iamesperambient
05-27-2014, 09:31 PM
I've been playing a lot more guitar lately...mainly flat picking swing tunes with another uke player. Over the past few weeks I've returned to the baritone, and have been really surprised at how much I've improved as a uke player even though I've not played much for quite a while. I especially notice the improvement in my sense of timing and rhythm.

I'm thinking that this sort of 'cross' learning is a well known phenomenon. Have others noticed this kind of improvement in their playing?

I started out as a guitarist than started playing uke about 10 years ago (maybe 11 now).
I recently got into baritone ukulele, and realized it's actually helping me understand the guitar more.
I have always been a much better uker, but coming from the guitar first i feel the baritone is the perfect fit for me.
ANd now to mix both worlds even more i will be installing high D baritone strings, to keep the low tuning and feel of the baritone
but still get the close harmony's of the smaller ukes. Looking forward to how this sounds.

But after playing baritone more I'm understanding the break down of guitar chords.
I was one of those guitarists who learned the basic chords, but just found it to frustrating to bother.
With uke i was obsessed and studied the crap out of the mel bay chord books, I memorized every chord
I could find to the point where i can say 'name a chord i can play it" on the uke. As for guitar I can play
the basic major/minor/7th/major7th/minor7th and it pretty much stops there. Now with baritone all i have to do
is transpose the chord shapes from standard, and it breaks them down for me and shows me kind of how the chords are made up in a simple way (minus the bass strings)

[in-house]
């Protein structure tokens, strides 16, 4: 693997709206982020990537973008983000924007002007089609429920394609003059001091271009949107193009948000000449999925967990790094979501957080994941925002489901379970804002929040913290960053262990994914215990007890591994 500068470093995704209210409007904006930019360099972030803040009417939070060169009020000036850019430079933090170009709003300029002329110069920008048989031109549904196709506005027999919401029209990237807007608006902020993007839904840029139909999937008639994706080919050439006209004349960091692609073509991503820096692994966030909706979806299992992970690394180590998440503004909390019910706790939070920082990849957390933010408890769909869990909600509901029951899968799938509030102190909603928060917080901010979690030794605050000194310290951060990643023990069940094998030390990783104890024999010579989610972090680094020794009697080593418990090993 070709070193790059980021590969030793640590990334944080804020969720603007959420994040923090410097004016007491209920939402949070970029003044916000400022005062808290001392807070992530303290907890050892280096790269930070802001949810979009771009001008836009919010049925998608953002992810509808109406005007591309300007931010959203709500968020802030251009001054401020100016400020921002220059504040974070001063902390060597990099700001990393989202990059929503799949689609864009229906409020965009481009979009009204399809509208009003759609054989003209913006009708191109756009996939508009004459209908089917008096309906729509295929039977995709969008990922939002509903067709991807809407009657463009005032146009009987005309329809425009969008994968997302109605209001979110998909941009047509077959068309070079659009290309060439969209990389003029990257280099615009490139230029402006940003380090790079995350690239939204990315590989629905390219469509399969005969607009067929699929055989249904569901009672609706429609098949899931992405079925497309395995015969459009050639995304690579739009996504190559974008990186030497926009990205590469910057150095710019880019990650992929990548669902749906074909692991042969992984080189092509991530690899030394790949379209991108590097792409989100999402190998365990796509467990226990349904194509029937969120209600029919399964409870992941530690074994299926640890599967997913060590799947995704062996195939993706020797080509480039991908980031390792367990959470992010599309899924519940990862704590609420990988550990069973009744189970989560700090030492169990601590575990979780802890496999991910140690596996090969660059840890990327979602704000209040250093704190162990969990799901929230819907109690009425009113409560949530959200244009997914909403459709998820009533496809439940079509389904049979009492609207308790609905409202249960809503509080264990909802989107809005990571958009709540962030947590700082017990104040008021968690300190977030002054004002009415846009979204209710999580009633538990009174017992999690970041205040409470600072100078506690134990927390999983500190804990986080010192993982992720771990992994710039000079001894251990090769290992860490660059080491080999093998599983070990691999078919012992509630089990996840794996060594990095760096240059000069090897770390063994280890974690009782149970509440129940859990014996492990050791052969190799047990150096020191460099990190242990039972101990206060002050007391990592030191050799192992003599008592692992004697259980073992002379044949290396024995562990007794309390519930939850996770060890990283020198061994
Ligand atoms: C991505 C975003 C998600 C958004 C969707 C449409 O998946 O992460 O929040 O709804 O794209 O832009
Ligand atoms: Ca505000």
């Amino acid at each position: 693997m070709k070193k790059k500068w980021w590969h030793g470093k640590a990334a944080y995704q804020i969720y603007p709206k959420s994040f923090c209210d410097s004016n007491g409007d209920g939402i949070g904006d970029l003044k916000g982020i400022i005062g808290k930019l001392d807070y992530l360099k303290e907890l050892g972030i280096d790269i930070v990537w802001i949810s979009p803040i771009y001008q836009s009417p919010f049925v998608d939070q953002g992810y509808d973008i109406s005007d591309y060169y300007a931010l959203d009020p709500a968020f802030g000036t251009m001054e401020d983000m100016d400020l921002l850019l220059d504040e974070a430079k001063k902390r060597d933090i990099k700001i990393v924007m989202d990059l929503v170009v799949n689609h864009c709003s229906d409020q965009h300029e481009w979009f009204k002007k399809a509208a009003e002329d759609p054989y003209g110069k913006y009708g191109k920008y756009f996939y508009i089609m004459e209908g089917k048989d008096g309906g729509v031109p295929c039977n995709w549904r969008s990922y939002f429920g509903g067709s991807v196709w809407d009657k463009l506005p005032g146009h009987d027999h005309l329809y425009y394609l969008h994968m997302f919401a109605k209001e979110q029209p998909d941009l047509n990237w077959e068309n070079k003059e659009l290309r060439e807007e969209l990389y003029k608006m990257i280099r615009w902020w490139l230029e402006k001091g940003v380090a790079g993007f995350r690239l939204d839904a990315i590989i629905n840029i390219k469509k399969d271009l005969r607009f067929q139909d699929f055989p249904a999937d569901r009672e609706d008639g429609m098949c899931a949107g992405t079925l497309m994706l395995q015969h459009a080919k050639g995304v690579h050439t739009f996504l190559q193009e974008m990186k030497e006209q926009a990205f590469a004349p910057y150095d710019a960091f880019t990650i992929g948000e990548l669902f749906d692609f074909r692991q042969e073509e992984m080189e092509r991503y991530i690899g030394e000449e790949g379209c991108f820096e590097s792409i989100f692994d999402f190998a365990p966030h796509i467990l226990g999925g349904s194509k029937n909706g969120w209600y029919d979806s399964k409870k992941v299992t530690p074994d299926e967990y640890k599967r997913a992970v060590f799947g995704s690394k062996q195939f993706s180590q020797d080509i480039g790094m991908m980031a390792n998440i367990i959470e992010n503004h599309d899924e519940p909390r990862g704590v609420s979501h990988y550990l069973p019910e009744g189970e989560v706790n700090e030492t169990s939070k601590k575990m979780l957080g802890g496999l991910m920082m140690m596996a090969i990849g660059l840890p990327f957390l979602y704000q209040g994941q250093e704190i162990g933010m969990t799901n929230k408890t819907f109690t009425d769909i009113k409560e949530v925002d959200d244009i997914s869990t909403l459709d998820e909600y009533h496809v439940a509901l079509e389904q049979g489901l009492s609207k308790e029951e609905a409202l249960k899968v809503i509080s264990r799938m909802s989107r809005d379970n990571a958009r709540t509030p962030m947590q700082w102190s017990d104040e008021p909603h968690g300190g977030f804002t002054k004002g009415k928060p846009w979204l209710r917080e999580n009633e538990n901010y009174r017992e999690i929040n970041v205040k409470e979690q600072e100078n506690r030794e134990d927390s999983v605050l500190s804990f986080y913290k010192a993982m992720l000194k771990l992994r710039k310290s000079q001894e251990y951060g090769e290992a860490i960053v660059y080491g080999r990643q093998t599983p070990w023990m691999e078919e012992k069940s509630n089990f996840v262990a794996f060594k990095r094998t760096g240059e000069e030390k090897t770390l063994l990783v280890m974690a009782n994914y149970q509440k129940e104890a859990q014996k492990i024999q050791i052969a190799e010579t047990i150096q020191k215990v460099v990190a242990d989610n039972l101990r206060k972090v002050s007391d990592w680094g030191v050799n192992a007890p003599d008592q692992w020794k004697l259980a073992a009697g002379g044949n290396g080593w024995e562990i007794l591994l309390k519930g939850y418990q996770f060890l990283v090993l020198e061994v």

and now the chords on guitar make sense to me more. I started on guitar, but i don't consider myself a guitarist i'm a uker
who knows a little guitar....I'm considering getting a guitar again in the future maybe but I really think i have found all I need
in the baritone ukulele but i also appreciate how it can be used as a learning tool for guitar also as well as a unique instrument
on it's own capable of many different voices.

Roselynne
05-27-2014, 10:28 PM
I guess I'm still newbie enough to experience a bit of confusion when I switch between guitar and ukulele. I've also just emerged from a period where I continued to play/practice, but not as much as usual. There Are Consequences!

Even so, switching between the two (and playing various sizes of both) -- after a period of adjustment -- most definitely helps develop one's musical brain and muscles.

(I'm now eying my husband's keyboard. It's been neglected lately. How might it work to add that to the mix?)

Camsuke
05-27-2014, 10:46 PM
Perfectly well Roselynne! I think the important thing here is developing dexterity in the fingers and spending more time at it (music that is).

xyz
05-28-2014, 12:28 AM
Same experience for me... glad to see I'm not alone.